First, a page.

The Cracked Mirror

I remember reading somewhere (perhaps here but I can’t find the reference now) that the business of programming is the act of producing a simplified mirror-model of the business processes that it is trying to encapsulate.

This seems an intuitive statement. If I come to your company and make software to help your business it must capture at least some of the essence of what your business does. Indeed the programs that I and my colleagues write should in some way mirror the businesses that they belong to. If they don’t then we have to consider that I and my colleagues have probably failed.

In 1997 I entered the finance industry knowing almost nothing about finance. Pure green. So, eager to learn, I thought that if I looked at the code that I would be able to understand some of what was going on in the business. It turned out that this was as true as it was false. Yes the code mirrored the business but it turns out that that particular mirror was cracked. What I thought I understood about the business was distorted by irrelevant detail.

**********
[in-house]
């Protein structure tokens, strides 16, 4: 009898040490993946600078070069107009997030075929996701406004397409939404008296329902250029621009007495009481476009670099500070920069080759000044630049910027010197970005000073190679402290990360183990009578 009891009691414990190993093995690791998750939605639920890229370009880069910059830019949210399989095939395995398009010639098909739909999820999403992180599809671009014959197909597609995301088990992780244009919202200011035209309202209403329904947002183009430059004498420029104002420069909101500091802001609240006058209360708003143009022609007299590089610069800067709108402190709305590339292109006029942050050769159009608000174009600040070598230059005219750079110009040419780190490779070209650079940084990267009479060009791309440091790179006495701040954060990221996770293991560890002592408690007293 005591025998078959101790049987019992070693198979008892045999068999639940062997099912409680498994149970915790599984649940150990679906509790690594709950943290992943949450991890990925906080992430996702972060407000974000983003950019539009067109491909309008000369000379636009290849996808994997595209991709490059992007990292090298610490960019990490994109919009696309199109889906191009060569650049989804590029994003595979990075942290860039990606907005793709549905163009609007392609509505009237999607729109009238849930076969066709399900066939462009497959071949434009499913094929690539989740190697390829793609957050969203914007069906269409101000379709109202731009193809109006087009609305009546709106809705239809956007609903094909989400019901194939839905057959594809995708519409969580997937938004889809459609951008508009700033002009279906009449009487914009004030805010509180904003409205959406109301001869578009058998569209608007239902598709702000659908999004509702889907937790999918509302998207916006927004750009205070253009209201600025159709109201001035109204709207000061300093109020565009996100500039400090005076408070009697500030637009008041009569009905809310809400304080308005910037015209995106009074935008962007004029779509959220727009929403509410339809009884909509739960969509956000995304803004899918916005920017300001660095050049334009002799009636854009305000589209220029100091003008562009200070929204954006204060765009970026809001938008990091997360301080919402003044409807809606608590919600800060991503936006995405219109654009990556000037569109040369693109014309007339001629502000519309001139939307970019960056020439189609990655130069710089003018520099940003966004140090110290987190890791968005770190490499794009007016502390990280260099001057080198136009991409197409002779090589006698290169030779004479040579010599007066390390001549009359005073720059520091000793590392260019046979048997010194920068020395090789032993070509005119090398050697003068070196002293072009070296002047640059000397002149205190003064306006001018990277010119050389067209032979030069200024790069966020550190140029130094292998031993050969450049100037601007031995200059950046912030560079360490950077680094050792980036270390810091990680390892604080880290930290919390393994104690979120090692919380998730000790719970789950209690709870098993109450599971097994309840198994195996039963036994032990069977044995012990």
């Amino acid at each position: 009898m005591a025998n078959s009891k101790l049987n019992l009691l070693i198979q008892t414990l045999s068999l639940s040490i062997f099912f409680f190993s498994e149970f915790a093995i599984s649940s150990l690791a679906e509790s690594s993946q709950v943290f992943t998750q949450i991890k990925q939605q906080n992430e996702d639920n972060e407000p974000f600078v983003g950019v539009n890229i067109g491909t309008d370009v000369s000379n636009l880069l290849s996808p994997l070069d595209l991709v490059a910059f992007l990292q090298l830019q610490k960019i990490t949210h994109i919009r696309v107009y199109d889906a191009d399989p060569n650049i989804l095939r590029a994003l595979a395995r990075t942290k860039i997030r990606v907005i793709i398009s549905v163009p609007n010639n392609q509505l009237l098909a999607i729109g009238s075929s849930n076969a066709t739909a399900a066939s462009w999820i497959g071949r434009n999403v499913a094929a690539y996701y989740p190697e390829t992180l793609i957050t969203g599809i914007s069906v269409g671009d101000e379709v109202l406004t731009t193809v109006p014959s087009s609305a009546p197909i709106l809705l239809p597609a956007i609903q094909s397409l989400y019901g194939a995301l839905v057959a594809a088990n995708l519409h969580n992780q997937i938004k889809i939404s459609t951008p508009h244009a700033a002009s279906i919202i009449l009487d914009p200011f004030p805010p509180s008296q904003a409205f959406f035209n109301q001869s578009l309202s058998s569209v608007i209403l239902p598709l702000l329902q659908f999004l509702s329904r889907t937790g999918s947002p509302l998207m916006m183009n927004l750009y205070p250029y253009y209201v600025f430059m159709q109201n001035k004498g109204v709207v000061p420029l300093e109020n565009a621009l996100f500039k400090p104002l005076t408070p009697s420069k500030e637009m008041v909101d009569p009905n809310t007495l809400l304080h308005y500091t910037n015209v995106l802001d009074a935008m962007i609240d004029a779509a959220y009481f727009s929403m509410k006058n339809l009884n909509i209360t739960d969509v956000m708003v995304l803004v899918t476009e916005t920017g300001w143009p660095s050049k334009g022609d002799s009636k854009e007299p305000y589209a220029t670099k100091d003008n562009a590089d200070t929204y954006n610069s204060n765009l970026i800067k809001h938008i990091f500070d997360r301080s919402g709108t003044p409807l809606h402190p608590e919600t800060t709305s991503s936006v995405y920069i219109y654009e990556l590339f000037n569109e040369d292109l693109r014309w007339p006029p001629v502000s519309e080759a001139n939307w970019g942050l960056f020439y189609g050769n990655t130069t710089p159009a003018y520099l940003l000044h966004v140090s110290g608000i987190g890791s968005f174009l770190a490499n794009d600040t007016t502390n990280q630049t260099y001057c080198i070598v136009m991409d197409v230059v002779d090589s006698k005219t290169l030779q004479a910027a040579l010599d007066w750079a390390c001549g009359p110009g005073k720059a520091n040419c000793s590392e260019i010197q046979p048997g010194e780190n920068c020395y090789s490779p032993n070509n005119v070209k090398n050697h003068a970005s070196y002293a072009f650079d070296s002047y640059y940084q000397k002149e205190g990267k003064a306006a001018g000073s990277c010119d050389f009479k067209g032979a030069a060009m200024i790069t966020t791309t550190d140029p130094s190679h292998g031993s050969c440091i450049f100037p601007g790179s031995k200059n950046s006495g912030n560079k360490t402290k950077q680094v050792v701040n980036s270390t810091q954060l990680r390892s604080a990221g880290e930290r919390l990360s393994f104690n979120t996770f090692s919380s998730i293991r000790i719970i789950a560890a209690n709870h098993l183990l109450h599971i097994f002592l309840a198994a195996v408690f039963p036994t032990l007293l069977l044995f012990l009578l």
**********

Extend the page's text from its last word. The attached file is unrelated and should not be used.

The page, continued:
It’s obvious when I think about it now but the code that I was looking at had not been placed infront of me by an alien life-force (although some of the dudes were pretty strange) it had evolved. Code had been added to support business ventures that had subsequently been ended or even worse code had been added that was just plain wrong. In both these circumstances the users of the system compensated for the semantic gap between business and system, by doing what humans do best: working around the problem.

It seems then that this cracked mirror is inevitable because software decays. To really know what’s going on in your organisation you have to bang on doors. You have to ask the users the questions that make you look like Mr. Stupid. Only then can you build the model in your head of what is really going on.

What’s that you say? You’ve got business analysts? FIRE THEM! They don’t work people. I mean, yes they do work, but unless they are top-notch they create more problems than they solve.

Perhaps I’m preaching to the choir. Perhaps the choir went home. Perhaps I’ve been abducted by aliens and I’m still living in my 1997. Perhaps not.